LONDON (Reuters) - Three British tabloid newspapers discussed buying confidential medical information about celebrities, in a possible contravention of Britain’s privacy laws, after being offered it as a hoax by a filmmaker.
Journalists from The Sunday Mirror, News of the World and People met Chris Atkins, director of new film “Starsuckers,” after he offered them the stories to see how far journalists would be willing to go to obtain intrusive information.
A fourth tabloid, The Sunday Express, refused to meet Atkins, telling him his proposal breached the code of practice laid down by the industry’s self-regulating body, the Press Complaints Commission (PCC), and was a “legal minefield.”
“We wanted to do a test to see how they would react,” Atkins told Reuters. “It is just showing the public what goes on behind the stories that they pay for every day.”
Atkins, who claimed to have a contact working as an administrative nurse in a fictitious cosmetic surgery clinic, offered the papers the chance to obtain supposedly confidential information about celebrities including actor Hugh Grant and film director Guy Ritchie.
All three journalists said they would need to see proof of the claims but expressed interest in obtaining the information, with The Sunday Mirror’s reporter telling Atkins the paper would pay around 3,000 pounds ($4,900) for every story published, a video clip on The Guardian newspaper’s web site showed.
Obtaining private medical records without consent is usually a breach of the Data Protection Act, although some breaches may be justified by media organizations if they can prove that obtaining the data was in the public interest.
The PCC code prohibits intrusions into privacy without a person’s consent, but its powers are limited.
In a statement The News of the World said it had made clear throughout that, given the information offered, any story would have to be justified by a public interest.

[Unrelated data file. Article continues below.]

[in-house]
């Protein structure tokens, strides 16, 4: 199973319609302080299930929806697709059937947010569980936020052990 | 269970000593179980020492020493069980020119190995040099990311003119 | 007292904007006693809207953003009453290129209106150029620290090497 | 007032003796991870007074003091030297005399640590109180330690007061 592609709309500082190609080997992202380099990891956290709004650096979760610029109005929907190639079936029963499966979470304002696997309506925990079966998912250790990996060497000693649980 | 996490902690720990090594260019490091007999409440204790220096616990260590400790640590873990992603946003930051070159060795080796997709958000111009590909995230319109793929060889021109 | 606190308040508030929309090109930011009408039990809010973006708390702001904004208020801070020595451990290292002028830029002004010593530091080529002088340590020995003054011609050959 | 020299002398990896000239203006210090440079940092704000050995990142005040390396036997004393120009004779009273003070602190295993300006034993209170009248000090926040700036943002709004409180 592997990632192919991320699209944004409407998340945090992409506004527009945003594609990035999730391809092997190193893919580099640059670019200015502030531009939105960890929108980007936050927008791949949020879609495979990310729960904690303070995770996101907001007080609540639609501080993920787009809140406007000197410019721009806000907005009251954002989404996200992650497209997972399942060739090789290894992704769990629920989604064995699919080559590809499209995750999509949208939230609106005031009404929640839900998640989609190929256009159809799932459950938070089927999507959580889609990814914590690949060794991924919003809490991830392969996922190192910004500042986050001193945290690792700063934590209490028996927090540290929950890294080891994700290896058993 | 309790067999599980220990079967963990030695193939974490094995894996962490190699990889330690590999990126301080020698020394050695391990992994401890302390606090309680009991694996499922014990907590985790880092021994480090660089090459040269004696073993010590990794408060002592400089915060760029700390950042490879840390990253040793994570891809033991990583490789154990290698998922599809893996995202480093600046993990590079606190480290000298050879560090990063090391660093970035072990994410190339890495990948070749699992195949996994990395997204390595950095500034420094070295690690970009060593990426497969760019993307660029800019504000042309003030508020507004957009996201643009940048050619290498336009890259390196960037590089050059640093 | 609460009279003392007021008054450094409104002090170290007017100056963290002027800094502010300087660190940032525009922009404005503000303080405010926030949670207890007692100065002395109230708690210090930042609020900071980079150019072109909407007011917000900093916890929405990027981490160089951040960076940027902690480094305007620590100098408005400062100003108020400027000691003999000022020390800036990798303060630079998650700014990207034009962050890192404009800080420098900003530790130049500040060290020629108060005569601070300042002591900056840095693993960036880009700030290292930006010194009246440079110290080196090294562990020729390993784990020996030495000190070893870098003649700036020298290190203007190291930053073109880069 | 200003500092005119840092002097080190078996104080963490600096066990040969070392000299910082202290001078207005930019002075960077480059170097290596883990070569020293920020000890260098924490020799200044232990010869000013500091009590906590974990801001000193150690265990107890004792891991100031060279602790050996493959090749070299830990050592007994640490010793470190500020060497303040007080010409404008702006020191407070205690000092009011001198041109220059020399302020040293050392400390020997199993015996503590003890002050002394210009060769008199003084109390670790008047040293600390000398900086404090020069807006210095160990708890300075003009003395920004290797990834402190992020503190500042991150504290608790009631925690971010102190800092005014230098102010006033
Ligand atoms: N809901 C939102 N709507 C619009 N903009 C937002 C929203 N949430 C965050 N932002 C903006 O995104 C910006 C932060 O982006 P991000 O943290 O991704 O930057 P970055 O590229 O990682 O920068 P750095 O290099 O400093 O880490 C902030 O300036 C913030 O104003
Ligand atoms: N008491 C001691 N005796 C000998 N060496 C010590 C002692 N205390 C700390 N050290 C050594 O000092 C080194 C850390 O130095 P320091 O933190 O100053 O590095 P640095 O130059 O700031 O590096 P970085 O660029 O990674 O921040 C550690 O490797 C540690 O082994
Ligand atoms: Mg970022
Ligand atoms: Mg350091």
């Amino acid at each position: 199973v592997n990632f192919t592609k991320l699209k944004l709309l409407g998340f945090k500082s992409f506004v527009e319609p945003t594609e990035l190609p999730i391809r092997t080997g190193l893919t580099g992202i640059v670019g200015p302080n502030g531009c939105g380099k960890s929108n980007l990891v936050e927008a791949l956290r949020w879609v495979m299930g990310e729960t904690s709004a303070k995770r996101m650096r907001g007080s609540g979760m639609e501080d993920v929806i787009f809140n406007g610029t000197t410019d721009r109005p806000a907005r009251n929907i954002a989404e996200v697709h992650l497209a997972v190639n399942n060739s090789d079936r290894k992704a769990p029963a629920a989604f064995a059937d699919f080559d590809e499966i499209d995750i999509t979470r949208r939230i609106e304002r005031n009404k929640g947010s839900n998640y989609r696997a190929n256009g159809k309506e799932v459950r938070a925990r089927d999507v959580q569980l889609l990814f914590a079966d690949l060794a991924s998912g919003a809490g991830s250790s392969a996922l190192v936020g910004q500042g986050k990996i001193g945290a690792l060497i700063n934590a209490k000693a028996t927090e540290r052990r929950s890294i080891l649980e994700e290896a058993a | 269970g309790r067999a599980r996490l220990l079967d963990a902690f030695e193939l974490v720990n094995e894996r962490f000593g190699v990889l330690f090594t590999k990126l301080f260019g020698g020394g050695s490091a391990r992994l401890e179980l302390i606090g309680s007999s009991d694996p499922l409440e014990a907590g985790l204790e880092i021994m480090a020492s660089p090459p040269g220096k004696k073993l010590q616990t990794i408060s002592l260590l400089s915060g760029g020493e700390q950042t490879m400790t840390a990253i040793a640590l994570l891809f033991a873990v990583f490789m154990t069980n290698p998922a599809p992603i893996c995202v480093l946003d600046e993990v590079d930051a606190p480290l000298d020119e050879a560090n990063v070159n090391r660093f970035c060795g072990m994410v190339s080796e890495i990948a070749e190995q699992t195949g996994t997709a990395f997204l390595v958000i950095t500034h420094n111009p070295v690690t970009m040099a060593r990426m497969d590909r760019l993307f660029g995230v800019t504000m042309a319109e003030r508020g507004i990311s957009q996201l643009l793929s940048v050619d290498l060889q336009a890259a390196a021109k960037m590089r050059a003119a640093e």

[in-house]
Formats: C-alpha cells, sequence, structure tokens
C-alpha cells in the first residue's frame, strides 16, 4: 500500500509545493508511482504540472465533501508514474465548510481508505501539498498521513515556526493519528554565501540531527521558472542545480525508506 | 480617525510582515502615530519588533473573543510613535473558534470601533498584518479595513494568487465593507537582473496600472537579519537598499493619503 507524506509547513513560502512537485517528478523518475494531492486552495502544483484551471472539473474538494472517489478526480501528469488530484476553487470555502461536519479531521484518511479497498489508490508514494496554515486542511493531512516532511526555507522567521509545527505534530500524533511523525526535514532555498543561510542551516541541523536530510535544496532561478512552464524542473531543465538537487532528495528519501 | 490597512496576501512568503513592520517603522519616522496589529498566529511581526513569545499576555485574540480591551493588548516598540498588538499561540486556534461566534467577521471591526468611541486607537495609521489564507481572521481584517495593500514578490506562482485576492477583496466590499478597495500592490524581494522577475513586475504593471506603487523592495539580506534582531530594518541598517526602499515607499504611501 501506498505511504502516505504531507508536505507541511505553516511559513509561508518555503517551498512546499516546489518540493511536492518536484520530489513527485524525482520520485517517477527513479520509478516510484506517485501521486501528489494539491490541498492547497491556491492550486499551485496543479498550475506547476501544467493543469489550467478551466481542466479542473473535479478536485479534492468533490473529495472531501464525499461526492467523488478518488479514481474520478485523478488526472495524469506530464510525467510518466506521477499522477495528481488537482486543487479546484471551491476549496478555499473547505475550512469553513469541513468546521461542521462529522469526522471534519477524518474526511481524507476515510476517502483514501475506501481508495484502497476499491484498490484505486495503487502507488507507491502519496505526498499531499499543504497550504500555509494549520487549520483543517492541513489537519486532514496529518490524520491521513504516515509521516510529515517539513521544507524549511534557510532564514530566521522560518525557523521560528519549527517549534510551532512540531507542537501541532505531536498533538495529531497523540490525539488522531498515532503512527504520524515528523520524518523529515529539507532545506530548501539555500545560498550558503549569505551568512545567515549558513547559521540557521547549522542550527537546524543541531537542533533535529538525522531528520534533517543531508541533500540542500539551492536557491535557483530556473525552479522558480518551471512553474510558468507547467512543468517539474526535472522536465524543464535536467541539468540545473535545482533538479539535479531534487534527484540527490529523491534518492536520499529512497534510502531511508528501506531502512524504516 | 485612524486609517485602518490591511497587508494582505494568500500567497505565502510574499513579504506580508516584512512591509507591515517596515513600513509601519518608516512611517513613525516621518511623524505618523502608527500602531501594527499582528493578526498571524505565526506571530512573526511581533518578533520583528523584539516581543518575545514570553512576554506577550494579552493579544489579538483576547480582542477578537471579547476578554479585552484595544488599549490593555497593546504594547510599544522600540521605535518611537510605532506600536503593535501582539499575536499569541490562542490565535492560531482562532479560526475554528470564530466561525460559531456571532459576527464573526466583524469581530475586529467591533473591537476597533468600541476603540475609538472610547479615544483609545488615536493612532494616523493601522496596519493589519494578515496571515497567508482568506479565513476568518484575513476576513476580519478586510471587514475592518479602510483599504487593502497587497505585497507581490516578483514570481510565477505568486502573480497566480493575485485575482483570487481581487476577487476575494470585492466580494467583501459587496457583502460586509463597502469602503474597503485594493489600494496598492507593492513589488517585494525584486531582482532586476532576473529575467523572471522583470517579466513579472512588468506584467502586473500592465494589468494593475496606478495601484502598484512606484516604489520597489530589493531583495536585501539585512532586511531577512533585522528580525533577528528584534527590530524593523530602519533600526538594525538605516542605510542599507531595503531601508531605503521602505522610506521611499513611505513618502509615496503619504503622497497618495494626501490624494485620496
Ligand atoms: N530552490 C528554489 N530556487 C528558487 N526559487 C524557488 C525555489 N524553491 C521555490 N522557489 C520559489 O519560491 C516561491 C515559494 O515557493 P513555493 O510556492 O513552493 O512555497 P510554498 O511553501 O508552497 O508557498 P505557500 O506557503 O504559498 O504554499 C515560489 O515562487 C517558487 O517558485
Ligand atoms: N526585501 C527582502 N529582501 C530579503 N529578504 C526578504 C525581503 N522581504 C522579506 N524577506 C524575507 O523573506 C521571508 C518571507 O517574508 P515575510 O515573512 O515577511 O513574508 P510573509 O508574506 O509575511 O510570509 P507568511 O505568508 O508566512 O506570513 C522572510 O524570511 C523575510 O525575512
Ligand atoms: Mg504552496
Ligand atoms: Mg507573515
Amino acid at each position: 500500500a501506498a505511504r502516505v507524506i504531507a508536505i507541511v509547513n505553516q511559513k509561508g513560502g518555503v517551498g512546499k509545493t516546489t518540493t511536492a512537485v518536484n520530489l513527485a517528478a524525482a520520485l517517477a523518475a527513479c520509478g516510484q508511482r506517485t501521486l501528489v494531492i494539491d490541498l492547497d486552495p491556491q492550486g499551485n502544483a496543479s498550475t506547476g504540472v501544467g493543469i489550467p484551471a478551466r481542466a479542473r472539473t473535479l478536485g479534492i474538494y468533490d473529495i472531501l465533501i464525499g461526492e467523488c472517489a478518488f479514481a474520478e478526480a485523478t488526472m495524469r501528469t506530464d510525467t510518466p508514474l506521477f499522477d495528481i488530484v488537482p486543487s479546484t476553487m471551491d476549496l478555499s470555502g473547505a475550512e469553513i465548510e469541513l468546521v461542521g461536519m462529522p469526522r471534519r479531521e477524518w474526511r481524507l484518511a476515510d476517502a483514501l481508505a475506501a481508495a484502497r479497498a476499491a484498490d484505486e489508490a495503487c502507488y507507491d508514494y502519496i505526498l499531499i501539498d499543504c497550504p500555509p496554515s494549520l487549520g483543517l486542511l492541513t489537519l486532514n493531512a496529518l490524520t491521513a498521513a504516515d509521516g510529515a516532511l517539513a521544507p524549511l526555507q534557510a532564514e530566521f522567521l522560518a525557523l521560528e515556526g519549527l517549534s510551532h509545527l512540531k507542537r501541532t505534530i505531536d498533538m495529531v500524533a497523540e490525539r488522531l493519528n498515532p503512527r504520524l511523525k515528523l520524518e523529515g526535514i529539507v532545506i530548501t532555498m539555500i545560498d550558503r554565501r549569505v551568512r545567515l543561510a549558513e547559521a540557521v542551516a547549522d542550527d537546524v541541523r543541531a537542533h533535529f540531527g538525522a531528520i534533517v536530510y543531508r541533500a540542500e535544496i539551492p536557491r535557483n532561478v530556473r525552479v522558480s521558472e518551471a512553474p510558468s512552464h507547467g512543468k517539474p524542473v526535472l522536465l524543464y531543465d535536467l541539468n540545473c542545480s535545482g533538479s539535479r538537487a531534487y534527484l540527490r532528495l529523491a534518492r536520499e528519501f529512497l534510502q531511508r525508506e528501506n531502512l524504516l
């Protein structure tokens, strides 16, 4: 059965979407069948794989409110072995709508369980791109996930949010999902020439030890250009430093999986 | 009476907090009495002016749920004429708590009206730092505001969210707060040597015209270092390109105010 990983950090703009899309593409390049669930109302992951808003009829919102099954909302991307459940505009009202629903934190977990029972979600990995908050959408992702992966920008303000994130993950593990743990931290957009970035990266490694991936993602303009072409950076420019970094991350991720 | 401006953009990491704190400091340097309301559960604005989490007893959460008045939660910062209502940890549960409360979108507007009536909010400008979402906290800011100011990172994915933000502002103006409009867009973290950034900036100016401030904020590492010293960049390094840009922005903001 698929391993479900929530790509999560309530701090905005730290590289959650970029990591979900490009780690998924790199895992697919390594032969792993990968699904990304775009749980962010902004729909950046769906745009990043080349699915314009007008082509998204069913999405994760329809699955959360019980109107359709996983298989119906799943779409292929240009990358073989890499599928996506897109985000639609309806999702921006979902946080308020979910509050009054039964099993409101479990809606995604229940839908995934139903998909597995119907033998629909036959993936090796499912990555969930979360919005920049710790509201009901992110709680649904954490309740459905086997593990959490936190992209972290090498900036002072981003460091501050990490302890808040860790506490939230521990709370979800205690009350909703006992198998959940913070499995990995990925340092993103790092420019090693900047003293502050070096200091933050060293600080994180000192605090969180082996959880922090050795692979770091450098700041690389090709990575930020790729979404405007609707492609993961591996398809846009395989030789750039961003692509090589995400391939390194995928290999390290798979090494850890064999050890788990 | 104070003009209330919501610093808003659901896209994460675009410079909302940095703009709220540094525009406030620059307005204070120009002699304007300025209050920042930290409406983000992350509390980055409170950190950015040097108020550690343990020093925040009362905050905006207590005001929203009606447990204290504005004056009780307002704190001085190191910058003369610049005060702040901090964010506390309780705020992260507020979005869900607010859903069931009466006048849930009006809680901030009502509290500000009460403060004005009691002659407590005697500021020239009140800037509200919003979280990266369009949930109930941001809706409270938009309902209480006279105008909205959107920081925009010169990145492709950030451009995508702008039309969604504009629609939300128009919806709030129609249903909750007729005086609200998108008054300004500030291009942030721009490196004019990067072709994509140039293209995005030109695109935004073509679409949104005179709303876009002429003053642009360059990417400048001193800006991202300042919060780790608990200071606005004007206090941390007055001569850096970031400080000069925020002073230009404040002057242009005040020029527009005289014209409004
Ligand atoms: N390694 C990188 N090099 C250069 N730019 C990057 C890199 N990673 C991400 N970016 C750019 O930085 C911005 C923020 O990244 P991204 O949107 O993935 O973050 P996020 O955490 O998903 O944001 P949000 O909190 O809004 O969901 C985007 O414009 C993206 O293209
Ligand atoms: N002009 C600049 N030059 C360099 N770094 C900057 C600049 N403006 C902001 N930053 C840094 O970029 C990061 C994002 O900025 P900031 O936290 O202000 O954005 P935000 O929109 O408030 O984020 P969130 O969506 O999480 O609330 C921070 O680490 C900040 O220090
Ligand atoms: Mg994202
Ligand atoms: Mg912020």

“As it was not in this case, we did not pursue the matter and no information was purchased or story published,” it said. “We are confident our reporter followed the correct procedure and abided by the PCC Code of Practice.”
Trinity Mirror PLC, which owns The People and The Sunday Mirror, declined to comment on the documentary.
As part of the documentary, which premiers at the London Film Festival later this month, the team also planted several fake reports with British tabloids to expose inaccurate celebrity reporting.
They posed as members of the public to offer the papers fabricated stories about well known-figures to test whether the journalists would check the facts.
“We kept trying to do things that they wouldn’t print and it happened a couple of times but they pretty much printed most of what we said,” Atkins said, adding that their stories had featured in The Sun, Daily Express, Daily Mirror and Daily Star.
Their greatest success, he added, was a fictional story about Sarah Harding, a member of British pop group Girls Aloud, which featured in the flagship gossip section of The Sun, Britain’s top selling daily.
The paper ran a story headlined “Sarah’s a real boffin” which claimed the singer was a secret stargazer, after a Starsucker researcher — posing as the wife of a removal man who had helped Harding move house — called the paper to say the singer owned a telescope and several books on quantum physics.
Editing by Myra MacDonald